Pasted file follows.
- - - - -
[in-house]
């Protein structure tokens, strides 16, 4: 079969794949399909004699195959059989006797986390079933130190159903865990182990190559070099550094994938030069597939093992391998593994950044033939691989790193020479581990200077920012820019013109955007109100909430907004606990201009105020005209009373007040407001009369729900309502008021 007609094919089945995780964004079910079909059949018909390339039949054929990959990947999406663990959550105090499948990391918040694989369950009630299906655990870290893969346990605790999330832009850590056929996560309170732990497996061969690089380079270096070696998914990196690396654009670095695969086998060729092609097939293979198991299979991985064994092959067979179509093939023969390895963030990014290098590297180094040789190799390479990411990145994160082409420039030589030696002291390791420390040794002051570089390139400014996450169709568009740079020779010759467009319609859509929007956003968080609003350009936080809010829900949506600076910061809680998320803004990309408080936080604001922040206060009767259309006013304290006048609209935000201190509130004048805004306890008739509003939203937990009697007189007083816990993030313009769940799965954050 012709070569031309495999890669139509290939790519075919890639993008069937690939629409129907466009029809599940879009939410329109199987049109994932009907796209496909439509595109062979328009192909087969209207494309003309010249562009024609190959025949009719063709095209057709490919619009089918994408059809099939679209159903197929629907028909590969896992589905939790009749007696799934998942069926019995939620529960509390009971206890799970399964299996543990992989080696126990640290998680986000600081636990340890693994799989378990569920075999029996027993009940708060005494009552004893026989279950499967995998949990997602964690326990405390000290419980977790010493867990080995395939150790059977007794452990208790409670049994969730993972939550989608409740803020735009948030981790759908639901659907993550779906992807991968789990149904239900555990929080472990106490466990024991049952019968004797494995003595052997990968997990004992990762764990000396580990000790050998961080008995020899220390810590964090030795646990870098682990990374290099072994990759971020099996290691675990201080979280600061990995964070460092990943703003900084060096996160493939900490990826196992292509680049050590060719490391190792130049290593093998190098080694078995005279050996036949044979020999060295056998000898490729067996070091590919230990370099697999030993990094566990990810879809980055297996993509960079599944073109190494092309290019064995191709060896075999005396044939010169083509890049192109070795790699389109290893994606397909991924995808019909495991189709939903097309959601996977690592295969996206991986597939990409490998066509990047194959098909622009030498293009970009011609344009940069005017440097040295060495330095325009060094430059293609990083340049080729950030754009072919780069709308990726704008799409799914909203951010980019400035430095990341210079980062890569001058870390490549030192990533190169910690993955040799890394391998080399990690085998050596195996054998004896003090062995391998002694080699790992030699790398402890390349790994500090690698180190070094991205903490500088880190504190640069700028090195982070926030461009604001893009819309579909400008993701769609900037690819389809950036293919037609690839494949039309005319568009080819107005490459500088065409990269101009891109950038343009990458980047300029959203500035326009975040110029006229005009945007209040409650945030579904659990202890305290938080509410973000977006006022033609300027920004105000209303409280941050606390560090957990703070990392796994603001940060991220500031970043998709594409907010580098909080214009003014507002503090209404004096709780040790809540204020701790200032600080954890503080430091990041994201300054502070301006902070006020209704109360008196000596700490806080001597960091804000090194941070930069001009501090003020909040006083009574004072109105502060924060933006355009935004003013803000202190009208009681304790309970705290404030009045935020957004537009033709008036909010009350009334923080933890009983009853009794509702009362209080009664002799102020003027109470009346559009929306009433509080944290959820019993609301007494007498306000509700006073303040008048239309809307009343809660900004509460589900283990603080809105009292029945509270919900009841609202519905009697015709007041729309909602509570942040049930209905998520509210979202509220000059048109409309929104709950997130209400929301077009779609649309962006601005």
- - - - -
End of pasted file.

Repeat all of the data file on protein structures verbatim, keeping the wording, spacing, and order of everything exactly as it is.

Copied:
[in-house]
């Protein structure tokens, strides 16, 4: 079969794949399909004699195959059989006797986390079933130190159903865990182990190559070099550094994938030069597939093992391998593994950044033939691989790193020479581990200077920012820019013109955007109100909430907004606990201009105020005209009373007040407001009369729900309502008021 007609094919089945995780964004079910079909059949018909390339039949054929990959990947999406663990959550105090499948990391918040694989369950009630299906655990870290893969346990605790999330832009850590056929996560309170732990497996061969690089380079270096070696998914990196690396654009670095695969086998060729092609097939293979198991299979991985064994092959067979179509093939023969390895963030990014290098590297180094040789190799390479990411990145994160082409420039030589030696002291390791420390040794002051570089390139400014996450169709568009740079020779010759467009319609859509929007956003968080609003350009936080809010829900949506600076910061809680998320803004990309408080936080604001922040206060009767259309006013304290006048609209935000201190509130004048805004306890008739509003939203937990009697007189007083816990993030313009769940799965954050 012709070569031309495999890669139509290939790519075919890639993008069937690939629409129907466009029809599940879009939410329109199987049109994932009907796209496909439509595109062979328009192909087969209207494309003309010249562009024609190959025949009719063709095209057709490919619009089918994408059809099939679209159903197929629907028909590969896992589905939790009749007696799934998942069926019995939620529960509390009971206890799970399964299996543990992989080696126990640290998680986000600081636990340890693994799989378990569920075999029996027993009940708060005494009552004893026989279950499967995998949990997602964690326990405390000290419980977790010493867990080995395939150790059977007794452990208790409670049994969730993972939550989608409740803020735009948030981790759908639901659907993550779906992807991968789990149904239900555990929080472990106490466990024991049952019968004797494995003595052997990968997990004992990762764990000396580990000790050998961080008995020899220390810590964090030795646990870098682990990374290099072994990759971020099996290691675990201080979280600061990995964070460092990943703003900084060096996160493939900490990826196992292509680049050590060719490391190792130049290593093998190098080694078995005279050996036949044979020999060295056998000898490729067996070091590919230990370099697999030993990094566990990810879809980055297996993509960079599944073109190494092309290019064995191709060896075999005396044939010169083509890049192109070795790699389109290893994606397909991924995808019909495991189709939903097309959601996977690592295969996206991986597939990409490998066509990047194959098909622009030498293009970009011609344009940069005017440097040295060495330095325009060094430059293609990083340049080729950030754009072919780069709308990726704008799409799914909203951010980019400035430095990341210079980062890569001058870390490549030192990533190169910690993955040799890394391998080399990690085998050596195996054998004896003090062995391998002694080699790992030699790398402890390349790994500090690698180190070094991205903490500088880190504190640069700028090195982070926030461009604001893009819309579909400008993701769609900037690819389809950036293919037609690839494949039309005319568009080819107005490459500088065409990269101009891109950038343009990458980047300029959203500035326009975040110029006229005009945007209040409650945030579904659990202890305290938080509410973000977006006022033609300027920004105000209303409280941050606390560090957990703070990392796994603001940060991220500031970043998709594409907010580098909080214009003014507002503090209404004096709780040790809540204020701790200032600080954890503080430091990041994201300054502070301006902070006020209704109360008196000596700490806080001597960091804000090194941070930069001009501090003020909040006083009574004072109105502060924060933006355009935004003013803000202190009208009681304790309970705290404030009045935020957004537009033709008036909010009350009334923080933890009983009853009794509702009362209080009664002799102020003027109470009346559009929306009433509080944290959820019993609301007494007498306000509700006073303040008048239309809307009343809660900004509460589900283990603080809105009292029945509270919900009841609202519905009697015709007041729309909602509570942040049930209905998520509210979202509220000059048109409309929104709950997130209400929301077009779609649309962006601005």